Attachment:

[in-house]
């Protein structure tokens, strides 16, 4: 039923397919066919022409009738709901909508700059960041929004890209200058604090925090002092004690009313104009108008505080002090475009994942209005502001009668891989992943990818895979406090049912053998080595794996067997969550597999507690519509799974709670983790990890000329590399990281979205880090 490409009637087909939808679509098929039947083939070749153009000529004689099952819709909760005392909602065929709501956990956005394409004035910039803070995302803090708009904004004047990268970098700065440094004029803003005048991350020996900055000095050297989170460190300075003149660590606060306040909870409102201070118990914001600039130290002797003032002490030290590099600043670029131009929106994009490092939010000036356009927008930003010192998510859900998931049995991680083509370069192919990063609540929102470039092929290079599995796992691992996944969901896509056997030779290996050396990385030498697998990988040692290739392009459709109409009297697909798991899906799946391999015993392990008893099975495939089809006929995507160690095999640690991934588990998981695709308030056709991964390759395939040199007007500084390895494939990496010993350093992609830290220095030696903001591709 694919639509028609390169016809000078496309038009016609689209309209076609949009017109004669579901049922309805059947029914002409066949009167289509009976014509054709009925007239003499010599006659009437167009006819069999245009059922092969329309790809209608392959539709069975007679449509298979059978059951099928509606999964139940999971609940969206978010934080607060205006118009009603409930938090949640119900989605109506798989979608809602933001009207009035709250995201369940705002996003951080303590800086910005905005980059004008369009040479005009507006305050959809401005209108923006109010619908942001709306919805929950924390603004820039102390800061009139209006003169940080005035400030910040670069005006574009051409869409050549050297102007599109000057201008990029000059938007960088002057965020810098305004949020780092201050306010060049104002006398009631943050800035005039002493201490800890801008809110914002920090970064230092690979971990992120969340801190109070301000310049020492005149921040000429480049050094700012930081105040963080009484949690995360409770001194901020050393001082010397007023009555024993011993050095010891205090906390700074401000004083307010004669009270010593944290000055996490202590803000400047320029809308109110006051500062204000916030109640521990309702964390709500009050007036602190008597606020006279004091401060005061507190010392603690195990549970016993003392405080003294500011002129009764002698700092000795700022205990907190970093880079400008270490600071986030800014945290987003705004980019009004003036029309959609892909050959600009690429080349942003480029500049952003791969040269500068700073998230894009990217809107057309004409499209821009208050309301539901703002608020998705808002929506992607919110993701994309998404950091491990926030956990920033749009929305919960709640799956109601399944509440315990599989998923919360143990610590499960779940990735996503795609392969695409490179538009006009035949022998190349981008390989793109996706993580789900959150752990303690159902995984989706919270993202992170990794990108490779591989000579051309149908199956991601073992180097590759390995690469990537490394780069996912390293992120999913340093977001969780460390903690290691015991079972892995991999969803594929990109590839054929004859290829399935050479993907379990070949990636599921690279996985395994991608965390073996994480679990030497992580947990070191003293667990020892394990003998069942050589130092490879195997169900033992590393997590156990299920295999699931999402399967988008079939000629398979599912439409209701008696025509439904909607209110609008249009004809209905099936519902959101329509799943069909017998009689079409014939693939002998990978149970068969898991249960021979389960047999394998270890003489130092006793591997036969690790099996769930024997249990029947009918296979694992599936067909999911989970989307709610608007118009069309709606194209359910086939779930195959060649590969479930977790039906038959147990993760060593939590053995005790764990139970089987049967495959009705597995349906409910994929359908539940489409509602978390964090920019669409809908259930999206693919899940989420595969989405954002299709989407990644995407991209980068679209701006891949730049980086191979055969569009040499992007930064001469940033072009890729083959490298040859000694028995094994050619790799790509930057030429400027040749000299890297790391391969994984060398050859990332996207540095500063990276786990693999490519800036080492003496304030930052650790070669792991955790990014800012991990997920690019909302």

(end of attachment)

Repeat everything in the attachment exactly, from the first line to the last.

[in-house]
């Protein structure tokens, strides 16, 4: 039923397919066919022409009738709901909508700059960041929004890209200058604090925090002092004690009313104009108008505080002090475009994942209005502001009668891989992943990818895979406090049912053998080595794996067997969550597999507690519509799974709670983790990890000329590399990281979205880090 490409009637087909939808679509098929039947083939070749153009000529004689099952819709909760005392909602065929709501956990956005394409004035910039803070995302803090708009904004004047990268970098700065440094004029803003005048991350020996900055000095050297989170460190300075003149660590606060306040909870409102201070118990914001600039130290002797003032002490030290590099600043670029131009929106994009490092939010000036356009927008930003010192998510859900998931049995991680083509370069192919990063609540929102470039092929290079599995796992691992996944969901896509056997030779290996050396990385030498697998990988040692290739392009459709109409009297697909798991899906799946391999015993392990008893099975495939089809006929995507160690095999640690991934588990998981695709308030056709991964390759395939040199007007500084390895494939990496010993350093992609830290220095030696903001591709 694919639509028609390169016809000078496309038009016609689209309209076609949009017109004669579901049922309805059947029914002409066949009167289509009976014509054709009925007239003499010599006659009437167009006819069999245009059922092969329309790809209608392959539709069975007679449509298979059978059951099928509606999964139940999971609940969206978010934080607060205006118009009603409930938090949640119900989605109506798989979608809602933001009207009035709250995201369940705002996003951080303590800086910005905005980059004008369009040479005009507006305050959809401005209108923006109010619908942001709306919805929950924390603004820039102390800061009139209006003169940080005035400030910040670069005006574009051409869409050549050297102007599109000057201008990029000059938007960088002057965020810098305004949020780092201050306010060049104002006398009631943050800035005039002493201490800890801008809110914002920090970064230092690979971990992120969340801190109070301000310049020492005149921040000429480049050094700012930081105040963080009484949690995360409770001194901020050393001082010397007023009555024993011993050095010891205090906390700074401000004083307010004669009270010593944290000055996490202590803000400047320029809308109110006051500062204000916030109640521990309702964390709500009050007036602190008597606020006279004091401060005061507190010392603690195990549970016993003392405080003294500011002129009764002698700092000795700022205990907190970093880079400008270490600071986030800014945290987003705004980019009004003036029309959609892909050959600009690429080349942003480029500049952003791969040269500068700073998230894009990217809107057309004409499209821009208050309301539901703002608020998705808002929506992607919110993701994309998404950091491990926030956990920033749009929305919960709640799956109601399944509440315990599989998923919360143990610590499960779940990735996503795609392969695409490179538009006009035949022998190349981008390989793109996706993580789900959150752990303690159902995984989706919270993202992170990794990108490779591989000579051309149908199956991601073992180097590759390995690469990537490394780069996912390293992120999913340093977001969780460390903690290691015991079972892995991999969803594929990109590839054929004859290829399935050479993907379990070949990636599921690279996985395994991608965390073996994480679990030497992580947990070191003293667990020892394990003998069942050589130092490879195997169900033992590393997590156990299920295999699931999402399967988008079939000629398979599912439409209701008696025509439904909607209110609008249009004809209905099936519902959101329509799943069909017998009689079409014939693939002998990978149970068969898991249960021979389960047999394998270890003489130092006793591997036969690790099996769930024997249990029947009918296979694992599936067909999911989970989307709610608007118009069309709606194209359910086939779930195959060649590969479930977790039906038959147990993760060593939590053995005790764990139970089987049967495959009705597995349906409910994929359908539940489409509602978390964090920019669409809908259930999206693919899940989420595969989405954002299709989407990644995407991209980068679209701006891949730049980086191979055969569009040499992007930064001469940033072009890729083959490298040859000694028995094994050619790799790509930057030429400027040749000299890297790391391969994984060398050859990332996207540095500063990276786990693999490519800036080492003496304030930052650790070669792991955790990014800012991990997920690019909302």